Saturday, November 15, 2014


You are no more than a particle of dust floating aimlessly through the air. Is that a comfort? Does it help to know that you can go unnoticed, that your wandering is known to you alone? But so is theirs. None know the drifting of others. They too are floating through the skies. Some, filled with a vague hope, believe they are on a path. They ‘plan’ their course, seeing their route mapped out for them. Sometimes by them. They too are undetectable specks. What makes you any different? It is a knowing. You recognize your powerlessness. That is the whole of it. It is your quiet acquiescence. For if you have no destination, you can never be lost.

Saturday, April 26, 2014

Fool's Errand (fiction)

I love a trip to the market as much as I loathe a trip to the mall. For some reason, buying groceries has become a sort of psychoanalytical errand for me, while clothes shopping remains a torturous, demeaning experience at best.

Some might call my interest in strangers’ shopping habits intrusive, but I would assure them that I do a great deal of self-analysis and would invite anyone, with the proper qualifications of course, to carry out the same study on me.

That afternoon I had finished my last session of the day and stopped by the market to buy some mandarin oranges and a few other necessities. The store smelled of freshly baked bread and human suffering. I knew it would prove to be a fruitful visit.

A few feet ahead of me, a tall, young woman with dark hair jerked a cart out and rolled away. I recognized but couldn’t quite place her. What’s her name? Sara? Sophia? Probably a former patient. I exhaled with relief when she took no notice of me. To my right stood a middle-aged man in a training suit and tennis shoes. He gazed forlornly at the glass that seemed to safeguard him from the dessert display. Poor man. He’s obviously trying to get in shape but he seems fixed on that red velvet cake. Poor fellow. Eternal is the struggle between man and his desires. What weak-willed souls we humans are.

As usual, my analysis proved true. He called out to the man behind the counter to box up the cake. By now, I had grabbed a basket and decided to pick up some mini muffins before leaving the bakery behind. As I turned into the cereal aisle, I caught a glimpse of Sara/Sophia (my mind was in a civil war as to which one was her name) tossing a box of Trix in her cart and gliding off again. I’d seen it a hundred times: fully grown adults buying children’s cereals. I pitied her. I can’t remember her case, but what a regression. I sense she’s feeling lonely, but trying to perpetuate her childhood won’t help. So many people walking around with unresolved issues from their youth these days…

I scanned the shelves and claimed three boxes of Cheerios. (One must never find himself with a cereal shortage.) My next stop was for hand soap and laundry detergent. Already browsing the aisle was a young boy of about 9. Further down stood a discreetly elegant woman around my mother’s age. The boy stared perplexedly at the sea of detergent brands then, as if defeated, settled on the nearest one and walked away, dragging the bag behind him. Too heavy for him, both in a literal and a figurative sense. Parents these days either give their children too much responsibility or too little. I’ll probably see that poor kid buying Trix when he’s 40 years old.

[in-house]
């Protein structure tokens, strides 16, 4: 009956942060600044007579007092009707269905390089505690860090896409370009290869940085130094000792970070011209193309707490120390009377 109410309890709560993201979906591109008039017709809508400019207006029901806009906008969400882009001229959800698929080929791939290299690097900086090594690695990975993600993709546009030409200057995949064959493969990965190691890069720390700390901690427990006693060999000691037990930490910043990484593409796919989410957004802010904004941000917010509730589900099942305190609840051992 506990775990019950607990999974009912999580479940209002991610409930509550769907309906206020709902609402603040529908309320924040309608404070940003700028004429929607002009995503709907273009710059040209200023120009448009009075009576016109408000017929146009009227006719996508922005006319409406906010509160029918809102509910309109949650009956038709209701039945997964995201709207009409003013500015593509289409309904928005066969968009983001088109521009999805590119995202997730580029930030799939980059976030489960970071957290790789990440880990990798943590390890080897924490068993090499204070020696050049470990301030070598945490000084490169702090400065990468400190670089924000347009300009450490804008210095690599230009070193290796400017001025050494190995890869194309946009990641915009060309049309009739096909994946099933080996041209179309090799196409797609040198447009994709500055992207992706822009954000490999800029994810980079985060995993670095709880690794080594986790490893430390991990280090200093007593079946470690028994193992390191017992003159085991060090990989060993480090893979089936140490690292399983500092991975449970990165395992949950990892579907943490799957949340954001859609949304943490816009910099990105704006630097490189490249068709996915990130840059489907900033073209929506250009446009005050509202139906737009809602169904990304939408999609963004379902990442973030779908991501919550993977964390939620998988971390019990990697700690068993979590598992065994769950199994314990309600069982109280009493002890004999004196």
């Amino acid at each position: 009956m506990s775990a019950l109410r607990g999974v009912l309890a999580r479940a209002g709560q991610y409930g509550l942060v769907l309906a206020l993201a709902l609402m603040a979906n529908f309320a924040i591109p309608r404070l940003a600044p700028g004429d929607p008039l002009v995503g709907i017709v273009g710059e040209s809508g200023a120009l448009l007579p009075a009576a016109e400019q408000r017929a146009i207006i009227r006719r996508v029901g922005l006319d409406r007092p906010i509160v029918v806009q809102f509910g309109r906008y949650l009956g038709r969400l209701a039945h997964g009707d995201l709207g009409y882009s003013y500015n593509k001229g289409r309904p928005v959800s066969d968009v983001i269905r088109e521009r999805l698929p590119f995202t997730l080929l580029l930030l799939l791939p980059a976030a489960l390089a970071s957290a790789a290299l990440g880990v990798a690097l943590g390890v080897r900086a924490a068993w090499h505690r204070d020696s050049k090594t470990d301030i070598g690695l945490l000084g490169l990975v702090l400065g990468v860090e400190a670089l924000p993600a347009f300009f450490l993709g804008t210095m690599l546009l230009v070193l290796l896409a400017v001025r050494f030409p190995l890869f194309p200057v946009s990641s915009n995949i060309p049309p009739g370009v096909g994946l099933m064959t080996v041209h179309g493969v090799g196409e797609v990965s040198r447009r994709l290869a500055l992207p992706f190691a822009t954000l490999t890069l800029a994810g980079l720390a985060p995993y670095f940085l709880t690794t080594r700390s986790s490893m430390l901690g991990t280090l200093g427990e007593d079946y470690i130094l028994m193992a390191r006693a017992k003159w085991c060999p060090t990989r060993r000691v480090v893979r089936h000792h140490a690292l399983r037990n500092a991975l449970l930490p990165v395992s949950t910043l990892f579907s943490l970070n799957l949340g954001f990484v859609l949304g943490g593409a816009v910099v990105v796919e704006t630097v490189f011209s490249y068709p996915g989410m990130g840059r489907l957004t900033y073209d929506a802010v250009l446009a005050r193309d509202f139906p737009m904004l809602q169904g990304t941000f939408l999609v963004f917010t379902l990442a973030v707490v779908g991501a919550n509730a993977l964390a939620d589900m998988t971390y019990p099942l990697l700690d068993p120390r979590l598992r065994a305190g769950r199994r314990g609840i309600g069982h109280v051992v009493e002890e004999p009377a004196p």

After securing my soap and detergent, I was able to get a closer look at the woman and her items, thanks to her preoccupation with choosing just the right air freshener. (You see, I may be excessively curious, but I am nothing if not professional.) Her selections were typical: canned tomatoes, flour, eggs, whole wheat toast, a pack of butter, yoghurt, a selection of fresh fruits. These items, along with her dedication to choosing the perfect air freshener, confirmed my first impression. The domestic life has subdued many a passionate woman. Headed for a meltdown she is. No doubt about it.

My last stop was the produce section, where I went straight for the oranges. Once again, I spotted Sara/Sophia. Oddly, she seemed to be scouting the least desirable apples. One by one, she examined them, pondering their brown spots, pressing her fingers into their soft exteriors and tossing them into the plastic bag. This is too much. I wish I could remember her case, though I don’t think anything could explain such abnormal behavior. Oh well. I guess I can’t save them all.

Puzzled, I bagged a week’s worth of oranges and headed for the checkout. My professional interest urged me to steal one more look into Sara/Sophia’s cart, but she was now following me, apparently sharing my peculiar habit of paying for groceries.

I stood in the line next to hers, trying not to look suspicious. Out of the corner of my eye, I saw her grab two bags of Gummi bears. A touch of sympathy threatened to interrupt my study, but I persevered. I stared down at her items: Trix cereal, a bag of nearly rotten apples, sugar free popsicles, gourmet cat food, bubble bath and Gummi bears. I didn’t know quite what to make of it. It was clear she had serious childhood and insecurity issues. Still, something didn’t add up.

Before I could delve any further, it was my turn. Synchronized to the last minute it seemed, Sara/Sophia’s turn came too. I made a decision: I would speak to her. In general, I didn’t acknowledge patients outside of my office, but I simply had to know who she was and, more importantly, her case.

We both finished paying and she turned towards the door. I sped up my typical leisurely pace to catch up with her before it was too late.